Alpal has been talking about how much she has been enjoying The Search for Planet X. It was a game that had dropped off my radar quickly. I remember looking forward to it coming out, but was swallowed up by lockdown being announced all over the world. Luckily Alpal didn’t forget about it, and made the comment that she needed to send it to me to play. Being a logic puzzle, she thought The Search for Planet X would click with me.
It’s not often Alpal makes a comment about ‘making me’ play a game. When she lived up here, I would go to her place to find the game setup and ready to play. I can’t think of any game setup like this I haven’t enjoyed. So when I was looking for Century Golem games, I added Search for Planet X to my cart. I am glad I did!
The Search for Planet X is a deduction logic puzzle. Think Cluedo (Clue for the US) but on a larger scale. There are sectors each with a single astral phenomenon. Sectors can contain asteroids, dwarf planets, or nothing at all. Ultimately, you are looking for the mysterious Planet X. Search the skies!
As The Search for Planet X relies a lot on hidden information, the board isn’t anything special. Don’t get me wrong – it’s a nice board, with some pretty artwork. It’s just not a board that will rope in anyone walking past. The bulk of the game happens on player cards, where you take notes and try to logic out what is where in the universe.
This brings me to one aspect that is divisive in the board game community – Search for Planet X is driven by an app. When you start a game, you can use the phone app or website to sync a 4 letter code to the same game. Then on your turn, you enter your action (research, survey, target etc) and the app reveals to you what you found. Take the note, clear the screen, and pass it on.
It doesn’t sound exciting, and ‘logic deduction’ can put players off as complicated. I haven’t even touched on scoring, which is the hardest aspect to convey. So app-driven, looks complicated, no visual hook? A lot of players will overlook Search for Planet X out of hand, which is unfortunate.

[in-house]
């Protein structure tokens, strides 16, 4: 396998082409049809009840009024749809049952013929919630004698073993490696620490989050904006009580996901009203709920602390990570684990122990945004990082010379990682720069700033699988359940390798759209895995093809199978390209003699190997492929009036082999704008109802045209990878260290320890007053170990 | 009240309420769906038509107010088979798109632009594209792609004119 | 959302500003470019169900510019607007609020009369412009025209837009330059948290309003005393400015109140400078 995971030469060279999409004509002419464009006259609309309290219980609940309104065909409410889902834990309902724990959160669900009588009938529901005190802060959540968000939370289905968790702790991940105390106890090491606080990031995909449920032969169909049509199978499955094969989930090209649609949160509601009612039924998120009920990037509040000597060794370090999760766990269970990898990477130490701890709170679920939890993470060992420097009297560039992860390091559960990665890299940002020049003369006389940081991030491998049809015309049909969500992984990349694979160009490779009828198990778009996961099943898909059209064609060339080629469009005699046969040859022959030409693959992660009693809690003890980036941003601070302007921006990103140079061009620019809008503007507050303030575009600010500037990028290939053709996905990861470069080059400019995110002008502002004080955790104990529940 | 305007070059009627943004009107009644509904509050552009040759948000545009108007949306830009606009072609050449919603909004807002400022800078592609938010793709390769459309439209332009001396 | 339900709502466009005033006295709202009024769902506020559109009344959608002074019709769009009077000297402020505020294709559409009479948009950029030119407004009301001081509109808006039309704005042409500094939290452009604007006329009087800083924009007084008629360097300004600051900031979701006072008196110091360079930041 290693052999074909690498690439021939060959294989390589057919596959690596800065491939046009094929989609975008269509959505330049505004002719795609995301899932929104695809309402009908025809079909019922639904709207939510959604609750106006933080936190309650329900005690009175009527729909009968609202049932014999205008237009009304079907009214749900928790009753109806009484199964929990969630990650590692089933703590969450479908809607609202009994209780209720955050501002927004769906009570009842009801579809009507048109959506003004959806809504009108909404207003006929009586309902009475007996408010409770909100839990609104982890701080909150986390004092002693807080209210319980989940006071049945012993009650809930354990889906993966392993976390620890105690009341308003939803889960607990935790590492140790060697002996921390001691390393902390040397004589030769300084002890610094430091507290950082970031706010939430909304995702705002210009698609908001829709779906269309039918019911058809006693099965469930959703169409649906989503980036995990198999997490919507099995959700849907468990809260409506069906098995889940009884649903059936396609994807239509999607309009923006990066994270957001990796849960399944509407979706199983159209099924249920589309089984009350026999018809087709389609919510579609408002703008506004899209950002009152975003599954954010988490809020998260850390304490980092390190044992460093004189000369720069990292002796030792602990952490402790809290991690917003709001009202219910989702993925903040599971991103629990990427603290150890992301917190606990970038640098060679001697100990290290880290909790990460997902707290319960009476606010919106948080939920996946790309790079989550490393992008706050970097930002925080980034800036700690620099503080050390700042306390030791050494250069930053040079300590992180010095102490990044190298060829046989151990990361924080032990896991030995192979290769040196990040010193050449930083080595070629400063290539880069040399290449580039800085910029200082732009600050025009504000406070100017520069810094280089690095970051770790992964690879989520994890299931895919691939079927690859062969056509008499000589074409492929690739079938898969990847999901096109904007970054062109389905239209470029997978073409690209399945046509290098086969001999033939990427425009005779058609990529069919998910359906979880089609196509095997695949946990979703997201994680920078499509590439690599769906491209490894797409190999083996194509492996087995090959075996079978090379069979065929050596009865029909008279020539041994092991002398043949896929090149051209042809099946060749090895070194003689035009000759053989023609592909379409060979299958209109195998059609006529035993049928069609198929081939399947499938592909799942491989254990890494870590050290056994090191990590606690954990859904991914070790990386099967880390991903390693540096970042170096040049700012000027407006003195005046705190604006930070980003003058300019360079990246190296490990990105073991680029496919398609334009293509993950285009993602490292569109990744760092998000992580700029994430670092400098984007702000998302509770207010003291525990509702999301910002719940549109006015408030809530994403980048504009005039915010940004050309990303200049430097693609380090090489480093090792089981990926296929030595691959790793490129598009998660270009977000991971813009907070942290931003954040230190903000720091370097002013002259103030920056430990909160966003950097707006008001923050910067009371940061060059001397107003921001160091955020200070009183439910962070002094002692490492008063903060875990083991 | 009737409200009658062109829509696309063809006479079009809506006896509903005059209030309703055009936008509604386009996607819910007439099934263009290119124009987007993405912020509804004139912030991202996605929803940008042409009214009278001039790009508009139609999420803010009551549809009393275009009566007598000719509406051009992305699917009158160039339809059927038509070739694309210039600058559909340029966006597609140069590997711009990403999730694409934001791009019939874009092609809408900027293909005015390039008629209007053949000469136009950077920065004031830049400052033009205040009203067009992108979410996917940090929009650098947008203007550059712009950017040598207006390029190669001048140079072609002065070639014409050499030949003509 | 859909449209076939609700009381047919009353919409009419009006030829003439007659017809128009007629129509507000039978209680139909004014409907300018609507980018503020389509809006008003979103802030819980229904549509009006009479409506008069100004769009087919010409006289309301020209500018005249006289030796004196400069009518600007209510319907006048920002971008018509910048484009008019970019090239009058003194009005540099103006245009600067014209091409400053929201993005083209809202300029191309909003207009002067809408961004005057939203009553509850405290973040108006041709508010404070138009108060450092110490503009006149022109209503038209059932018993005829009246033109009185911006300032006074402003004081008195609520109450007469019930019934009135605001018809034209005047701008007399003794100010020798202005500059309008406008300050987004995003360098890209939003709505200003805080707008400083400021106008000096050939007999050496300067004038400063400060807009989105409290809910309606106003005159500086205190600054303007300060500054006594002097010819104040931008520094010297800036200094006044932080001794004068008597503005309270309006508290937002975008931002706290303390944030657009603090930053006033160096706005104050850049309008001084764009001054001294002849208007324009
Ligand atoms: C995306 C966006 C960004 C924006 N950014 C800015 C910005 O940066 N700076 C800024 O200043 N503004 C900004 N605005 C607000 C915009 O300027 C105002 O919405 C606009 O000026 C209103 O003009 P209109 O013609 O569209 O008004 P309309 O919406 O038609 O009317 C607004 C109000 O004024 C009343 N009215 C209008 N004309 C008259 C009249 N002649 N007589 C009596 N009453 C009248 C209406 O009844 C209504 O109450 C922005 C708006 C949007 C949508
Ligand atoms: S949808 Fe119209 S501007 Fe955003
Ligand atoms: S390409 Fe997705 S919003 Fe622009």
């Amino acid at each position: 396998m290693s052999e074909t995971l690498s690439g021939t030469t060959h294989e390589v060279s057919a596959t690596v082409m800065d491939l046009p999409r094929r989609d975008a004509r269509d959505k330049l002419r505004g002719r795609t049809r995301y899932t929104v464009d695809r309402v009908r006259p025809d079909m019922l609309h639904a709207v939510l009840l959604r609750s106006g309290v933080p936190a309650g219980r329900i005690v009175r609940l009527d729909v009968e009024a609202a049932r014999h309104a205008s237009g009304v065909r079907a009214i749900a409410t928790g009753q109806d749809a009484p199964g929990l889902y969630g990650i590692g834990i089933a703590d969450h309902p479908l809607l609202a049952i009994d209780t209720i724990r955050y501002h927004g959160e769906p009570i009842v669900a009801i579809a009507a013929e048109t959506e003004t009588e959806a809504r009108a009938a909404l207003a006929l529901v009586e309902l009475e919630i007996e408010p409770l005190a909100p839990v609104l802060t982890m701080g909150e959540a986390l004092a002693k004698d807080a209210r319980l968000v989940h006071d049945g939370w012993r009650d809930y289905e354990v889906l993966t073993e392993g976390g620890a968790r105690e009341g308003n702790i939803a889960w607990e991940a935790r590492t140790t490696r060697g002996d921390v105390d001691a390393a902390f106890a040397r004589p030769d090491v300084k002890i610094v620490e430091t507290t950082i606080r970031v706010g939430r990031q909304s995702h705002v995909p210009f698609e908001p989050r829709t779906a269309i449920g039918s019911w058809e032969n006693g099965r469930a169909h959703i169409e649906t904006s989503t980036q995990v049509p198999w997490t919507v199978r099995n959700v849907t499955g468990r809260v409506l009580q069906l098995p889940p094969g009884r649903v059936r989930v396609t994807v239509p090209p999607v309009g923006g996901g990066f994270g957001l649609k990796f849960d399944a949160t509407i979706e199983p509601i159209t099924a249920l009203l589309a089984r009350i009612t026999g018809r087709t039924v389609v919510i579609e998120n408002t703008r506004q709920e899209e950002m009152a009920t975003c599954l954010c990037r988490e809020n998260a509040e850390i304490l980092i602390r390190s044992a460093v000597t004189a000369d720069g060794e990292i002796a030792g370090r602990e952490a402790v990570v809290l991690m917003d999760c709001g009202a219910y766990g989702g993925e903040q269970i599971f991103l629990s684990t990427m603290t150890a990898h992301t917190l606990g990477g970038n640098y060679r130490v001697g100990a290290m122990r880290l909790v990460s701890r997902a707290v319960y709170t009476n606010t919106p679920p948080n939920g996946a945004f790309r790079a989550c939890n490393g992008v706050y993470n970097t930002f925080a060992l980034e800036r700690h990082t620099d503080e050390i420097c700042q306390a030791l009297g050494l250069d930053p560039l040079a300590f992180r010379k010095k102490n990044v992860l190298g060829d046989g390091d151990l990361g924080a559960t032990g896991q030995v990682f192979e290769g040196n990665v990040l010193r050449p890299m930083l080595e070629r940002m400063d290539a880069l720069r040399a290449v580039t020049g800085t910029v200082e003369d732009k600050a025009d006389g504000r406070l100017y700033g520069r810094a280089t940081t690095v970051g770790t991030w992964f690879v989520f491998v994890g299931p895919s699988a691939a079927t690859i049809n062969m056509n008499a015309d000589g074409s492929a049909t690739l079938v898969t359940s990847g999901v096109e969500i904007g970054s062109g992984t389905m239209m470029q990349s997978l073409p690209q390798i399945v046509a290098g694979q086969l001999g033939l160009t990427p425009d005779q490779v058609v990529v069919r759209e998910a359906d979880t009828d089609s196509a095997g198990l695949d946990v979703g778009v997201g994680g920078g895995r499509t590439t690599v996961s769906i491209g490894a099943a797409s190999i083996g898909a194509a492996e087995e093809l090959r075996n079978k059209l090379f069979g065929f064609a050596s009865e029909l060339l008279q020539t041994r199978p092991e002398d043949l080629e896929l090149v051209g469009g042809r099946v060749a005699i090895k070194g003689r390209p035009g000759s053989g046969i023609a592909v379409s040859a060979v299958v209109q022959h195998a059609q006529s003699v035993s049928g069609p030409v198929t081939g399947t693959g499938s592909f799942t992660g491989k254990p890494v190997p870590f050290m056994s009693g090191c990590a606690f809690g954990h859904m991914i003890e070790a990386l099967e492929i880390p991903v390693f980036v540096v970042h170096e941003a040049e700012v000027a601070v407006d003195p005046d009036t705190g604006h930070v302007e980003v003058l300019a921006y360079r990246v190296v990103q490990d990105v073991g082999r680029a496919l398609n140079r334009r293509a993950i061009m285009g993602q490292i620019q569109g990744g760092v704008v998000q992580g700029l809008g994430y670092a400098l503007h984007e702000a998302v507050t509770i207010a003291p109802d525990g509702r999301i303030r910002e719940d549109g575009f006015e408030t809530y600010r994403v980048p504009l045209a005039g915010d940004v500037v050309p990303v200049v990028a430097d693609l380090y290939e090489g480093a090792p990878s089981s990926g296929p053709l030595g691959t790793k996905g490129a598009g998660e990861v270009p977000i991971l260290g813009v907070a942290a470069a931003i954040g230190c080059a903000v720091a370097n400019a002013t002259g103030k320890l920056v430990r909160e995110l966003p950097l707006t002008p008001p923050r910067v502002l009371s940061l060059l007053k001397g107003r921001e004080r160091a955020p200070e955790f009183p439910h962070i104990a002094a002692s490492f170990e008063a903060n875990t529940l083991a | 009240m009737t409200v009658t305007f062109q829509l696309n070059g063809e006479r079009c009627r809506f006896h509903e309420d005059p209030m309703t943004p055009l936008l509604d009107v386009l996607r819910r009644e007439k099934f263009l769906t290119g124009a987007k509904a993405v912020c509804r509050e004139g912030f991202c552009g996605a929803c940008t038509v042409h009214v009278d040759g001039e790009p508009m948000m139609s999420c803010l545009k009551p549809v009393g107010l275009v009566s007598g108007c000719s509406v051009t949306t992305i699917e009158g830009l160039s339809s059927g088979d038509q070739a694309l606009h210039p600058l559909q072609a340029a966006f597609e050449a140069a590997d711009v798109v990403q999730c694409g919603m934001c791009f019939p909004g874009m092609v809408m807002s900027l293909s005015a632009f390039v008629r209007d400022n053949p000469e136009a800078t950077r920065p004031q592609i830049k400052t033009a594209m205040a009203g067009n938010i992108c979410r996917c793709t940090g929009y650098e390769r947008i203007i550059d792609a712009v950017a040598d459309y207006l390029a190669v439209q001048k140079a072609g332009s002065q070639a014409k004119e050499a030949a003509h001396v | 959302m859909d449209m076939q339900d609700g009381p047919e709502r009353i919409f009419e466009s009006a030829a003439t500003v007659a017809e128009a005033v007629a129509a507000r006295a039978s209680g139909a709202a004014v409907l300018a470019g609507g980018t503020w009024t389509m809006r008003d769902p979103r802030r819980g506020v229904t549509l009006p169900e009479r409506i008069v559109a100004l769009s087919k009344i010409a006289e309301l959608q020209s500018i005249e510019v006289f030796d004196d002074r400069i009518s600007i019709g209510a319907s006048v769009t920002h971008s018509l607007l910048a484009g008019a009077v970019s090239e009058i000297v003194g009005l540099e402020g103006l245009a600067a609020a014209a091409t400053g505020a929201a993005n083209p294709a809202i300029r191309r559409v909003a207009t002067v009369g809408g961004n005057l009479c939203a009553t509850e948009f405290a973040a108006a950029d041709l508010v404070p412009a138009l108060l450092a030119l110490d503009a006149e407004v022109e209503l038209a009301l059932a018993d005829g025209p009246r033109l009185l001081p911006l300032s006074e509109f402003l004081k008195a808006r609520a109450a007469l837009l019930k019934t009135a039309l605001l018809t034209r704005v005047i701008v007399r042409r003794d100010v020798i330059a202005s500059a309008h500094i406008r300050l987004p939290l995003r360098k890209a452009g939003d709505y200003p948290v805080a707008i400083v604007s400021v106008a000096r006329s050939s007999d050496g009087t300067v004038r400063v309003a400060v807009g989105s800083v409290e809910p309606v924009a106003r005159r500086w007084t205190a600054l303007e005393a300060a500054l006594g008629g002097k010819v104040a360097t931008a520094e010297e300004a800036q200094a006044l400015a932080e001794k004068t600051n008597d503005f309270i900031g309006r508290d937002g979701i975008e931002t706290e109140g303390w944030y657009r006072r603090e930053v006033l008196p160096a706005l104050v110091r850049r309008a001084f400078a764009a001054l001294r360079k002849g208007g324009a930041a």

I had a ball playing Search for Planet X. And it was our most complicated setup for games day. I streamed the board on Discord for everyone to see, laminated some cards for Rabbit and I (Alpal has her own) and we all had the app. It worked well playing remotely over Discord.
I found Planet X first, but the scoring (that I haven’t touched here) meant Alpal wrecked me score-wise. It was still a lot of fun. Rabbit didn’t have as much fun, but by her own admission, she just may not have been in the mood. I thought she would have a ball, with games like Dinosaur Tea Party clicking with her so well. But Dinosaur Tea Party has a lot of eye candy to draw you in and doesn’t require extensive note-taking.
This is bought up because it feels like you will either enjoy Search for Planet X, or you won’t. It doesn’t feel like there will be much middle ground for players here. I enjoyed it, Alpal enjoys it, but Rabbit I think will mostly sit out.
You may notice I haven’t gone into too much detail on the game itself today. Without going into a lengthy explanation, I can only really say I enjoyed it, and will likely play Search for Planet X solo soon. When I do, because I set up to stream the game for us to play, my plan is to make a solo playthrough video for YouTube.
Here I can go through a lot more in detail, and you can see if you might enjoy Search for Planet X yourself. Or maybe even the follow-up Search for Lost Species, coming out later this year. Lots of fun stuff to look forward to!